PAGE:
Labor delegation reports massacre in Port-au-Prince
Published Jul 12, 2005 10:09 PM
United Nations troops patrolling in Haiti carried out a massacre of Haitians in poor, working-class areas of Port-au-Prince on July 6, according to a visiting labor delegation from the United States. Haitian police carried out another massacre on July 8. The massacres occurred in communities where the support for deposed President Jean-Bertrand Aristide is the strongest.
UN troops on patrol in Haiti.
U.S. Marines had kidnapped Aristide on Feb. 29, 2004, and removed him from office and from Haiti as part of a right-wing coup. The troops of three imperialist countries--the U.S., France and Canada--first occupied Haiti after the kidnapping. They have now been replaced by the UN Stabilization Mission in Haiti (MINUSTAH), which was created by the Security Council.
According to the U.S. delegation's report, 350 UN soldiers from Peru and Jordan, using 35 armored personnel carriers and two helicopters, began their assault on Cite Soleil between 2 a.m. and 3 a.m. on July 6. Once the troops were in position to seal off the alleys of Boisneuf and Projet Drouillard--two neighborhoods inside Cite Soleil--with tanks and troops, they began firing around 4 a.m. It appears that the Haitian National Police (PNH) did not have much of a presence in this operation.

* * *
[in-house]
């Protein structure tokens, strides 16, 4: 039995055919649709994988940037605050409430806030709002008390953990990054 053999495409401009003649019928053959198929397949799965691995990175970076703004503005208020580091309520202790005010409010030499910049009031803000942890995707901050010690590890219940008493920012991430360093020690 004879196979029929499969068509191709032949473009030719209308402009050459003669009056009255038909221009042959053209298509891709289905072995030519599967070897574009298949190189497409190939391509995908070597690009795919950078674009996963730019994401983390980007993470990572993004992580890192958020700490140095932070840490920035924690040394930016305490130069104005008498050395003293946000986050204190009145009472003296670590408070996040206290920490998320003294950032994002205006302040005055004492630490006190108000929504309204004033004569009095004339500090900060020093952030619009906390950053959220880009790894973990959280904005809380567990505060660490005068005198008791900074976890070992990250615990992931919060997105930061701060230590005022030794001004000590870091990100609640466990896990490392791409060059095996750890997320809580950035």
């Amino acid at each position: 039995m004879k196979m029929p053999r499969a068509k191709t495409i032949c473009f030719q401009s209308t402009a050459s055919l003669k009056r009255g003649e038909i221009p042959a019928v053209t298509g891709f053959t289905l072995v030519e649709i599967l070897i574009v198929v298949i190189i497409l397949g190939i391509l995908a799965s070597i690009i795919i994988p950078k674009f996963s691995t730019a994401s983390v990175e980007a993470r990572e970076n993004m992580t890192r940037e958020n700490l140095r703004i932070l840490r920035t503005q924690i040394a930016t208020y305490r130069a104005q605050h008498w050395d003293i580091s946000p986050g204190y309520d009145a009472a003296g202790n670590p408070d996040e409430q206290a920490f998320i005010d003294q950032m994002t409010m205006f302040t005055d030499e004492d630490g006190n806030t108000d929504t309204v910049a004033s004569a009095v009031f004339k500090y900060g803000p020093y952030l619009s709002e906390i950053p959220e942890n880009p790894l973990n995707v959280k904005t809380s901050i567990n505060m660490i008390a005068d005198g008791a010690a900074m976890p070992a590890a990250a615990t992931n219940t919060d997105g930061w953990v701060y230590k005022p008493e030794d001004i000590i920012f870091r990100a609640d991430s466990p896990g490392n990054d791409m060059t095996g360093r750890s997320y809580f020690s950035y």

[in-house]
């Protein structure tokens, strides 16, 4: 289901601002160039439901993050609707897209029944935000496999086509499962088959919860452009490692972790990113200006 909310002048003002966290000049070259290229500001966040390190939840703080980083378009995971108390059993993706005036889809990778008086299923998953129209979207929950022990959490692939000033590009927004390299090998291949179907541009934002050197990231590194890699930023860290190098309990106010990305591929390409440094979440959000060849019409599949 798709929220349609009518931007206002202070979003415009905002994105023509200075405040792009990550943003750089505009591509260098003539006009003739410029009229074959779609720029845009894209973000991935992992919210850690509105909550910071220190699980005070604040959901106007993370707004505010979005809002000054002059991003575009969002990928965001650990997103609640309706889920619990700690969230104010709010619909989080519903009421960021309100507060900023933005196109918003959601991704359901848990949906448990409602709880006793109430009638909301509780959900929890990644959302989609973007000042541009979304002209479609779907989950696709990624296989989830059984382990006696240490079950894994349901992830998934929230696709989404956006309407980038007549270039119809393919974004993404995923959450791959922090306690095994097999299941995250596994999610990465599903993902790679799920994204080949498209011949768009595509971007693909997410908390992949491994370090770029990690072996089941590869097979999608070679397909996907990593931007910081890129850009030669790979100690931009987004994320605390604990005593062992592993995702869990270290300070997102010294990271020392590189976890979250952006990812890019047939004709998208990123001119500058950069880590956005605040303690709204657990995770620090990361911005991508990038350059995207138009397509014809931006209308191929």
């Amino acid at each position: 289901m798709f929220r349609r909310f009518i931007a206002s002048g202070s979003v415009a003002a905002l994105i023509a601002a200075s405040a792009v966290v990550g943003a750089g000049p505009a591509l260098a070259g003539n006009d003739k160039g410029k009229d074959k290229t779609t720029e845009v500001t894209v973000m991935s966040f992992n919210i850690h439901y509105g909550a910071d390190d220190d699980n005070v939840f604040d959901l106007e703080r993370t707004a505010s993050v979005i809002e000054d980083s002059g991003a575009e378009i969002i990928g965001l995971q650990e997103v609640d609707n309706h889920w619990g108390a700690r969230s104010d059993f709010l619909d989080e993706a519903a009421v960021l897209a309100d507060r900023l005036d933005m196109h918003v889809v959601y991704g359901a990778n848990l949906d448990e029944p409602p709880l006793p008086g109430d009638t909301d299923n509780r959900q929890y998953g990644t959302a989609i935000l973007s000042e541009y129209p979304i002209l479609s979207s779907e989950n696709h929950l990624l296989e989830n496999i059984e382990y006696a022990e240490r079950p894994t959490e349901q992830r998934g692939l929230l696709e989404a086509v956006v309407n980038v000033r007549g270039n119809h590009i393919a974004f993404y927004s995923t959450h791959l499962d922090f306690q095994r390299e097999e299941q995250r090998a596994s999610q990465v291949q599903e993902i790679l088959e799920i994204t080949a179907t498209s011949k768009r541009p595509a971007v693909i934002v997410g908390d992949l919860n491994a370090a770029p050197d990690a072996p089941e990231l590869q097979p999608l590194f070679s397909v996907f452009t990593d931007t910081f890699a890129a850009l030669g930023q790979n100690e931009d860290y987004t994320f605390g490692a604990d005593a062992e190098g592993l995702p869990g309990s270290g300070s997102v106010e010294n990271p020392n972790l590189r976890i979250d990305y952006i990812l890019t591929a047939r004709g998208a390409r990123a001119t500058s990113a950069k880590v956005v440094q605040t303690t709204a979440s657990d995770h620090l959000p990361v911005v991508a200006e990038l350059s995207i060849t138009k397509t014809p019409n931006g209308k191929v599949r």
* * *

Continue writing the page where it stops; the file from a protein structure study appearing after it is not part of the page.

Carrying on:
This massacre was only lightly reported in the imperialist media. AP carried a story of 440 words, UPI used 67 words. Five or six Canadian newspapers picked it up, and about the same number of U.S. papers. One British paper, the Independent, ran a longer story.
But, unfortunately for the UN forces, which claimed that only two to six people were killed, a labor/civil rights delegation was in Port-au-Prince at the time. Dave Welsh, a member of the San Francisco Labor Council, had organized a delegation to a congress of the Confederation of Haitian Workers.
Welsh told Workers World, "One member of our delegation, Seth Donnelly, who belongs to the California Teachers Association, went to Cite Soleil 24 hours after the UN attacked. He and a team of Haitian human rights workers counted 23 bodies lying in pools of blood in the streets and in their homes."
The delegation interviewed scores of people and videoed where the attack took place. According to Welsh, their footage shows "the homes--in some cases made of tin and cardboard--that had been riddled by bullets, tank fire and helicopter ammunition."
He continued, "The team also filmed a church and a school that had been riddled by ammunition. Some community members allowed the team to interview them, but not to film their faces for fear of their lives. People were traumatized."
'Systematic firing on civilians'
The press release from the delegation goes a bit further: "'There was systematic firing on civilians,' said one eyewitness to the killing. 'All exits were cut off. The community was choked off, surrounded--facing tanks coming from different angles, and overhead, helicopters with machine guns fired down on the people. The citizens were under attack from all sides and from the air. It was war on a community.'"